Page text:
But while Man City faces a tough draw, so does Arsenal. The Gunners are the main non-Portuguese beneficiaries of the current seeding, as they haven’t placed higher than third in the Premier League since 2005 yet continue earning Pot I status.

A change to the seeding process seems like a good idea. What do you think?

“Overweight” Costa comes to Mourinho’s defense

Diego Costa, Chelsea FC
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Diego Costa says he and his Chelsea teammates are to blame for Chelsea’s horrid start to the 2015-16 Premier League season.

[ FOLLOW: All of PST’s PL coverage ]

Speaking Thursday, during a bit of downtime over the current international break (Costa was left out of Vicente del Bosque’s squad for Spain’s final two EURO 2016 qualifiers this week), Costa placed the majority of blame at the feet of the entire team, but went on to most harshly critique himself for coming into the season unfocused and “overweight.”

Costa, on his lack of fitness and form to begin the season — quotes from the Guardian:

“We know we’re not in the form we were supposed to be at the beginning of the season. We need to blame the players because we came back from holiday very confident, thinking we could go back into how it was last season, and then realized the team was already in a bad situation.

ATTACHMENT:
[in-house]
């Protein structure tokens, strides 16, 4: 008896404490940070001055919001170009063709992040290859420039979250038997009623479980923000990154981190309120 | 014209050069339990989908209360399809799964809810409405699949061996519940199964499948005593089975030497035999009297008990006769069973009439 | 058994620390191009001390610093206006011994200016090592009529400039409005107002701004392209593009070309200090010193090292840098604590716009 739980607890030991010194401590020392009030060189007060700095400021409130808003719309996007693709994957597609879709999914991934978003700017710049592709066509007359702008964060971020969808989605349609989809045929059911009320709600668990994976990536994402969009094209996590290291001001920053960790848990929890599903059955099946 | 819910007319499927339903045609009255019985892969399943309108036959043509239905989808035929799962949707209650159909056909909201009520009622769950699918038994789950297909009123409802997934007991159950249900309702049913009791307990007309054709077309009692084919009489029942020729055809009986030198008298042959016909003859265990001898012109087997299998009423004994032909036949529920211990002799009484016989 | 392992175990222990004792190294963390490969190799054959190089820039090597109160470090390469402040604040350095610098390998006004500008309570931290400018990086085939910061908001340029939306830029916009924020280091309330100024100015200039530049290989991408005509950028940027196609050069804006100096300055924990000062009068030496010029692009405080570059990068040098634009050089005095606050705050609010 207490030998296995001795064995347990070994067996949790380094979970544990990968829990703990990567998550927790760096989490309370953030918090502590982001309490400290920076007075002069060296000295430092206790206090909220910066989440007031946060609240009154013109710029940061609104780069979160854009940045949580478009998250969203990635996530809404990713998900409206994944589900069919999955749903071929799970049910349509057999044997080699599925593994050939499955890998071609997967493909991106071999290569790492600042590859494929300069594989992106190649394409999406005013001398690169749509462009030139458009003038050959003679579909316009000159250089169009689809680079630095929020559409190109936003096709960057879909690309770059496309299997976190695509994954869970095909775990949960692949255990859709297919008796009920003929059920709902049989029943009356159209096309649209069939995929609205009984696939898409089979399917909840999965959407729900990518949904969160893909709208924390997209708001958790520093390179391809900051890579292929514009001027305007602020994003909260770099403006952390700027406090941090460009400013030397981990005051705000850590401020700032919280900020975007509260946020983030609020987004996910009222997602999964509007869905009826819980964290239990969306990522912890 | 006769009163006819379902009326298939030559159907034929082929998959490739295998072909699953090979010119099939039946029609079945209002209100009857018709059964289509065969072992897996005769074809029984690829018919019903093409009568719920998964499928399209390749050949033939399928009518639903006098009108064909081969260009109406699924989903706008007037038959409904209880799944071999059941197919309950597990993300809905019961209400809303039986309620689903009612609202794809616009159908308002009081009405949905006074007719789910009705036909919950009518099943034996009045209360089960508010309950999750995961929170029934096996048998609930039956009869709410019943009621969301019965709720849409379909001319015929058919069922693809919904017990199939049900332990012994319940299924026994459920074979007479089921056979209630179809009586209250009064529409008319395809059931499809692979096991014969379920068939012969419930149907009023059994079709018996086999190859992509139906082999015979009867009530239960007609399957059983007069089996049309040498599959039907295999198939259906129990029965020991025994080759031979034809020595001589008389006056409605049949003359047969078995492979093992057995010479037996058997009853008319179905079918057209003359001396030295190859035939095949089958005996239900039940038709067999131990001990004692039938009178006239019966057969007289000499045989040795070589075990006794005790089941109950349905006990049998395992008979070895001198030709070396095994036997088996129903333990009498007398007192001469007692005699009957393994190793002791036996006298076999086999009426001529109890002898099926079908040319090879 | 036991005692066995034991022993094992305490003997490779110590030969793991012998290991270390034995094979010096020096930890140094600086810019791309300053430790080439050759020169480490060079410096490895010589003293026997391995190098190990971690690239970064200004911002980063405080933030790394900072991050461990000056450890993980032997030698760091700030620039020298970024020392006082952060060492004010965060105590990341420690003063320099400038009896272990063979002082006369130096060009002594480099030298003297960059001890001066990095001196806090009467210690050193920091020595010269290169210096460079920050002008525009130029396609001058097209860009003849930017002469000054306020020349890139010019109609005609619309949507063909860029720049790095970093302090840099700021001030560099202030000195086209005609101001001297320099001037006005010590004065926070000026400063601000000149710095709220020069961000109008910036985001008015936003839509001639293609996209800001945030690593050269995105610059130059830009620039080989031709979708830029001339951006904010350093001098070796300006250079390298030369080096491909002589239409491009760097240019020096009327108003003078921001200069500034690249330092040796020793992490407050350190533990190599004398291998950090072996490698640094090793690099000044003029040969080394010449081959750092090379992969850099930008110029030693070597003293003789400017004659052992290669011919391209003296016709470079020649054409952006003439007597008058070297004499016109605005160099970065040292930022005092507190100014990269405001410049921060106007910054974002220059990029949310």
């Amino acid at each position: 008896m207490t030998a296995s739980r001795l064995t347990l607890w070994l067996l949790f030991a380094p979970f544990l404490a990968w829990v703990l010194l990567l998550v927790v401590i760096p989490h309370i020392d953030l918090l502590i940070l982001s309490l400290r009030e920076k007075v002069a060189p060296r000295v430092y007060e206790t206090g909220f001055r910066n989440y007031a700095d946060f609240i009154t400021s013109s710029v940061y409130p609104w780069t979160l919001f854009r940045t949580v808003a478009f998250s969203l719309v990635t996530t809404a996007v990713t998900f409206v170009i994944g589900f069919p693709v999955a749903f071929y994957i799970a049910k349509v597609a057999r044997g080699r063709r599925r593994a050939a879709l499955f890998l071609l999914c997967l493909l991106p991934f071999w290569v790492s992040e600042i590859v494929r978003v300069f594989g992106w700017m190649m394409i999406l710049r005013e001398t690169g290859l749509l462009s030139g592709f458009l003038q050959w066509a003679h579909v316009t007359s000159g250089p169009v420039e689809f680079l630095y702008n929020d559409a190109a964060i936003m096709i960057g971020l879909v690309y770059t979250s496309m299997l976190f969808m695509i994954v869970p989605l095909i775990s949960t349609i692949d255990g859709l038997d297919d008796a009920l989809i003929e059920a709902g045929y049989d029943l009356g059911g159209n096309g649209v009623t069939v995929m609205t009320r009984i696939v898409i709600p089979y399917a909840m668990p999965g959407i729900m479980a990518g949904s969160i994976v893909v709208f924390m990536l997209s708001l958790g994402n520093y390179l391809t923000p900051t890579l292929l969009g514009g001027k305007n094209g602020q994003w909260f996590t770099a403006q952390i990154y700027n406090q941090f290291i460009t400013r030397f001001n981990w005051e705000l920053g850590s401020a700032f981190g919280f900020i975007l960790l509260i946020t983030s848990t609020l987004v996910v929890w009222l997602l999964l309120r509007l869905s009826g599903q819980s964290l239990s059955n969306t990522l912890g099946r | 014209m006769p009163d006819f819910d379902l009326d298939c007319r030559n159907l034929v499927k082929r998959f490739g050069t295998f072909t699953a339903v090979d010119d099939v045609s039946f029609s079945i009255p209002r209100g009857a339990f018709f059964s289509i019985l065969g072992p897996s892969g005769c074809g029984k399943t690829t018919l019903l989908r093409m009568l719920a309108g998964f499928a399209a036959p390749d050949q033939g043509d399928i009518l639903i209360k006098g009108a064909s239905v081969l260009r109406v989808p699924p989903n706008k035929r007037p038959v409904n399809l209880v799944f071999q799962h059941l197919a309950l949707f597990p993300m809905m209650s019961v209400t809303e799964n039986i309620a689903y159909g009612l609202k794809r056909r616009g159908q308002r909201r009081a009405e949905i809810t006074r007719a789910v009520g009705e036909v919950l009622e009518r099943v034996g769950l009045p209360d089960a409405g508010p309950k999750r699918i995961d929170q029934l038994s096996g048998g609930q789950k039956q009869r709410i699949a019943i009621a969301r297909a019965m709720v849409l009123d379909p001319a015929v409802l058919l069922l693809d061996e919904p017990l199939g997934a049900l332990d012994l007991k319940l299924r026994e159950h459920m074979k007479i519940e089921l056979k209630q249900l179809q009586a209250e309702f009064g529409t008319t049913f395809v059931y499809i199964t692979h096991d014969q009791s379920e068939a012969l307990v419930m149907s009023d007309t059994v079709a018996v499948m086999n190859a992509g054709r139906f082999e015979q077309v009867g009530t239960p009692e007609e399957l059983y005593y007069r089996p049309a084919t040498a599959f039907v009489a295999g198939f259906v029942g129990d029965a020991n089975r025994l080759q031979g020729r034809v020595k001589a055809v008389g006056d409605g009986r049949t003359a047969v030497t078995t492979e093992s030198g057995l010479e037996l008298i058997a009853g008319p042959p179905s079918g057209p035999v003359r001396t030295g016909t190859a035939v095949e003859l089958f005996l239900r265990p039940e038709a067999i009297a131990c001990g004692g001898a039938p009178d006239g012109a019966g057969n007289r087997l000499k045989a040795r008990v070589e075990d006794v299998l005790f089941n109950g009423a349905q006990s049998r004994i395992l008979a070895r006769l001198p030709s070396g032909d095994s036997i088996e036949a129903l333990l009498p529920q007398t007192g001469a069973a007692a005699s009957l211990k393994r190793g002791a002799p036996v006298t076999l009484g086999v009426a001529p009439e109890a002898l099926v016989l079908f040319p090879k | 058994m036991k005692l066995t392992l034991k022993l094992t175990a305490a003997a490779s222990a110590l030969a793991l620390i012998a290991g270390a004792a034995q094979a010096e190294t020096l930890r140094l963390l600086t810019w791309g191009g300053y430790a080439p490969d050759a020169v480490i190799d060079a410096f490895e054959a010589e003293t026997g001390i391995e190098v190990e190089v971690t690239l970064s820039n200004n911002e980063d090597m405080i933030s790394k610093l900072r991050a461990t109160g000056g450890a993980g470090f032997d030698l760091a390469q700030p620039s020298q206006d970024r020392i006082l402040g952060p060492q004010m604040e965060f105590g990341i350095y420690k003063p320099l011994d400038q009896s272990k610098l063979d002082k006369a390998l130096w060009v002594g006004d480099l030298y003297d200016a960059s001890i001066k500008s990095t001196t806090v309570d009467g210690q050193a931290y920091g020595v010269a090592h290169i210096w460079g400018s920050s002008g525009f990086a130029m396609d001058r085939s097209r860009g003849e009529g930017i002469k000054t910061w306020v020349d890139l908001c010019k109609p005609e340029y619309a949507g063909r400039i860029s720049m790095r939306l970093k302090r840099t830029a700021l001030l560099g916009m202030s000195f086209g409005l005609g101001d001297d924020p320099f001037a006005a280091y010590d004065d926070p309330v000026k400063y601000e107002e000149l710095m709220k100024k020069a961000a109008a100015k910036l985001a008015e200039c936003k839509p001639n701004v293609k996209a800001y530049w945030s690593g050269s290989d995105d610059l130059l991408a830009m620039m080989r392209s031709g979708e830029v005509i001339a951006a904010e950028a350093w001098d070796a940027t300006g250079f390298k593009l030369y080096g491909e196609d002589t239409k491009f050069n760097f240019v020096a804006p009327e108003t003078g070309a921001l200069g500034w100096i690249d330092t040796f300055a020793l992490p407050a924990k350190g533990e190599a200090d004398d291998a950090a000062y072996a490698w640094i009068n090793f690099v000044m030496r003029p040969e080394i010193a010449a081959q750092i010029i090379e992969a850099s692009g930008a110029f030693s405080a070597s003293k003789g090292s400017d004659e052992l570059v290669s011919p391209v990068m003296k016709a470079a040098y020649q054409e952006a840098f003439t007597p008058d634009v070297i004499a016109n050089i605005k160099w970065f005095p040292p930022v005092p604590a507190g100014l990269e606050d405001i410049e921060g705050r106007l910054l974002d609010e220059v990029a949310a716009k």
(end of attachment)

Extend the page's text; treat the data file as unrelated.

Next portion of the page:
“I’m going to be very honest: maybe a few weeks ago, five or six weeks ago, I was not on top of my game. At least physically. We talk within the players and we know that, maybe at the beginning, we were not 100 percent as we were supposed to be when we got here. I got injured at the end of last season and then I went on holiday. Maybe I got out of my diet and, when I came back, I was not the way I was supposed to be. I was a little bit overweight. That affected my game. You can be selfish and blame it on the manager but I’m not going to do that. I’m responsible 100%, and so are the other guys.

Given that Chelsea manager Jose Mourinho said on Thursday he doesn’t quite know what’s wrong with the defending Premier League champions, hearing someone — anyone — speak up and explain the club’s worst start to a season in 37 years will surely be a welcome sound to any Blues supporter’s ears.

[ MORE: Liverpool appoint Klopp as manager | Allardyce to Sunderland? ]

Costa, who is eligible to return from suspension next weekend when Aston Villa visit Stamford Bridge, has scored just one goal in league play this season (six appearances) after scoring 20 in 26 games last season.